Monday, 1 June 2009

Time to read some books!


What a strange feeling it is! With the Open University course now all wrapped up, I'm left with a slightly empty feeling! No assignment to aim for? No deadline to meet? Weird!?!

Having got over that realisation now, I find I am able to go ahead and read a book without having to necessarily write a 500 word appraisal of it, (mind you, the type of books I read, I tend to do that in my head anyway!) So at least now I am able to get stuck into my two 'birthday books'. My mum and dad gave me some money for my birthday, so I purchased 2 geology books would you believe?

Firstly, I got a book called "The Earth After Us", by Jan Zalasiewicz. In this book, the author imagines what a population of alien visitors to Earth would make of our planet when they arrive 100 million years from now, long after the human being has gone the same way as the Dodo. What have we humans left behind in the fossil record? What will these aliens make of the 'human stratum' and how will they judge us? I've just started this one and it's a fascinating read as I've often wondered myself, what evidence of our lives will be left millons of years from now? What will the remains of say, a landfill site look like millions of years from now? Bottles, both glass and plastic, mountains of diposable nappies, all compressed and changed into another form presumably, but what? I'll read on and see what unfolds!

Incidentally, by pure coincidence, Jan Zalasiewicz just happens to be a lecturer in Geology at Leicester University and I met him and had a brief chat while at an open day at the Uni last July! When I spotted the book in Waterstones a while ago, I recognised the name from somewhere, but couldn't place it. A quick look at the sleeve notes and the penny dropped!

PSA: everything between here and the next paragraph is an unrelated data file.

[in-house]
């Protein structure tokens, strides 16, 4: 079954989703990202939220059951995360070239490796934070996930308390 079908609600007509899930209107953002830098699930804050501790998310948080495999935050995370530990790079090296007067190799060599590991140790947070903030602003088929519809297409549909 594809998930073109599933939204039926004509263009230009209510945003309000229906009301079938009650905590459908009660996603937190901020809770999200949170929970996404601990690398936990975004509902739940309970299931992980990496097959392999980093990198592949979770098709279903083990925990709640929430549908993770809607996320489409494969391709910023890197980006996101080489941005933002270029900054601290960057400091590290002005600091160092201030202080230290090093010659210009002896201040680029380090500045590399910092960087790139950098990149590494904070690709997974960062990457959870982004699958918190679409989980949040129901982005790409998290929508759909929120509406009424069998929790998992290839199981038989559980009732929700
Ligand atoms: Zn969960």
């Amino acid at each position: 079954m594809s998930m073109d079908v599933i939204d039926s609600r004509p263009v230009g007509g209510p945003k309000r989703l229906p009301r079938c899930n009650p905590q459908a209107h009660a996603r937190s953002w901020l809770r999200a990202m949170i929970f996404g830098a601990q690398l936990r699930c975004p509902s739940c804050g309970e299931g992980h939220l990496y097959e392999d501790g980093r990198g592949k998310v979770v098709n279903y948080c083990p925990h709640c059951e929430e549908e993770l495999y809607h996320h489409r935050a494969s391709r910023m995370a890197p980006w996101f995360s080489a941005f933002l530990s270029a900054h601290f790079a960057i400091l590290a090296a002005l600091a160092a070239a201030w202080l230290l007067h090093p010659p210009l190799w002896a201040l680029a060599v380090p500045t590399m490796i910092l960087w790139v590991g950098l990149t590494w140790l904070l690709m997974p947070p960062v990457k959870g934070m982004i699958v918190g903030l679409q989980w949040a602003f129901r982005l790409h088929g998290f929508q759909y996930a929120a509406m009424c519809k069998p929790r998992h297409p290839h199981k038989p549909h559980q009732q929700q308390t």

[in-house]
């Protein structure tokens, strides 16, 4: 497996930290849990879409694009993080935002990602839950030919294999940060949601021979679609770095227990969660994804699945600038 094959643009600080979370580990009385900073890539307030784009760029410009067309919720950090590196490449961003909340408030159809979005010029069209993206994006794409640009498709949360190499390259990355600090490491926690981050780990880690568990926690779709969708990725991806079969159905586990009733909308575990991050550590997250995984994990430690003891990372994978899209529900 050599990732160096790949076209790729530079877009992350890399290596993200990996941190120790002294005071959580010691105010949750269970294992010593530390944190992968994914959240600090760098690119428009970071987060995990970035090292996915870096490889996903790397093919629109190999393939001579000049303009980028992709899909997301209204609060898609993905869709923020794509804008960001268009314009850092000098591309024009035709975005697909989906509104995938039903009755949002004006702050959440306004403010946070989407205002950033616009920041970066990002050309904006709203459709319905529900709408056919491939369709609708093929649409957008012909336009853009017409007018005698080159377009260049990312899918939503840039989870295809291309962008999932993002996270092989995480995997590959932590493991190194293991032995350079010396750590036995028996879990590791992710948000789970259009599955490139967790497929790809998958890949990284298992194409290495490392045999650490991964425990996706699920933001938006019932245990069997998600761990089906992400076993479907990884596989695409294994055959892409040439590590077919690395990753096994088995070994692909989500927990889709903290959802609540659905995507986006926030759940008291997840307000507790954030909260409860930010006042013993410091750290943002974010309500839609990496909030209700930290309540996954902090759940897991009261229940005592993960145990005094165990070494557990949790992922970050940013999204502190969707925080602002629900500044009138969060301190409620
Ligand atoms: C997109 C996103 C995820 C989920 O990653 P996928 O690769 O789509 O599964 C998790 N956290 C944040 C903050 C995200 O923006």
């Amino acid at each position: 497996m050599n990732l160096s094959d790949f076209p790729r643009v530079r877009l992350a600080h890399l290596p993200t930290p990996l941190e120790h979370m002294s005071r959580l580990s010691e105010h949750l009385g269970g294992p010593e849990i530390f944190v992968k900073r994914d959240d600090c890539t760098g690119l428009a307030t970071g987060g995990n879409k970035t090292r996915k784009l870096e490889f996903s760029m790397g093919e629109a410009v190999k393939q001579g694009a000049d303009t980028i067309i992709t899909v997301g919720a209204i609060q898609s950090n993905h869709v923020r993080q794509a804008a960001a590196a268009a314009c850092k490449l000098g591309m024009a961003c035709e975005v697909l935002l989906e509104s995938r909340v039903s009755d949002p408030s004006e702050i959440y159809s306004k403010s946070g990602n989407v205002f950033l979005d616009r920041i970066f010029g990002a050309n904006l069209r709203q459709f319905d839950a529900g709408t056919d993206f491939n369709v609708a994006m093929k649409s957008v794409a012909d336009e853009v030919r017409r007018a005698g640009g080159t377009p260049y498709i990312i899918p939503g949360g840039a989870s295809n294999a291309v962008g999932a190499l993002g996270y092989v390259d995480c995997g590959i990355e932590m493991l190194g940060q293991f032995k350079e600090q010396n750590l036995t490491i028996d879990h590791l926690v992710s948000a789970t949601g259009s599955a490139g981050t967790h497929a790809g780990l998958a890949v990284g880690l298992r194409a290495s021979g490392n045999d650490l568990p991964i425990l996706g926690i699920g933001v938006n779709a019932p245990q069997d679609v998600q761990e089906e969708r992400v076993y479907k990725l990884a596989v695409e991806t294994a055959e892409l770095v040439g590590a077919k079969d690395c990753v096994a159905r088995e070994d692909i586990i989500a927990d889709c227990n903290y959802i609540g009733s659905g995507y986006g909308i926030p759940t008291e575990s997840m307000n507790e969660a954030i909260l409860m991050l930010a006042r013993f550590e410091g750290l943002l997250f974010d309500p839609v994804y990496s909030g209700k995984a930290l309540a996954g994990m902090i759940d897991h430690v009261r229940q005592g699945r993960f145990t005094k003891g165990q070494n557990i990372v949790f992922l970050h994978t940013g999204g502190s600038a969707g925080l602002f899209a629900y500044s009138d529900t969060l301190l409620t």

The second book is one I've been itching to buy ever since I heard about it's imminent publication. Following my family's trip to Arizona last year, I've been fascinated not only by the Canyon, but the whole of the Colorado Plateau area. While there, I bought a book by Wayne Ranney (I may have mentioned it before within this blog? Maybe a million times?) called 'Carving Grand Canyon', which is a superb book, detailing the theories and mysteries surrounding the possible formation of Grand Canyon. Well, the multitude of staggering geological wonders to be found in the American southwest are inextricably linked to the ever changing Colorado Plateau and this is the subject of Wayne Ranney's latest book "Ancient Landscapes of the Colorado Plateau".

Written in collaboration with his onetime Northern Arizona University lecturer Ron Blakey, this publication is a truly stunning book! I only picked it up from the postal depot this morning, but a brief flick through it's pages reveal Ron's palaeogeographical maps in all their glory. Let's not beat around the bush - Ron's ground breaking maps are a work of utter genius (see the slideshow of his world maps at the lower right column of this blog!) and their publication is long overdue! Together with loads of explanatory diagrams and Wayne's text, it looks an absolute gem of a book! I'll let you know more and maybe do my own little reviews of these books at a later date.

Cheers for now!

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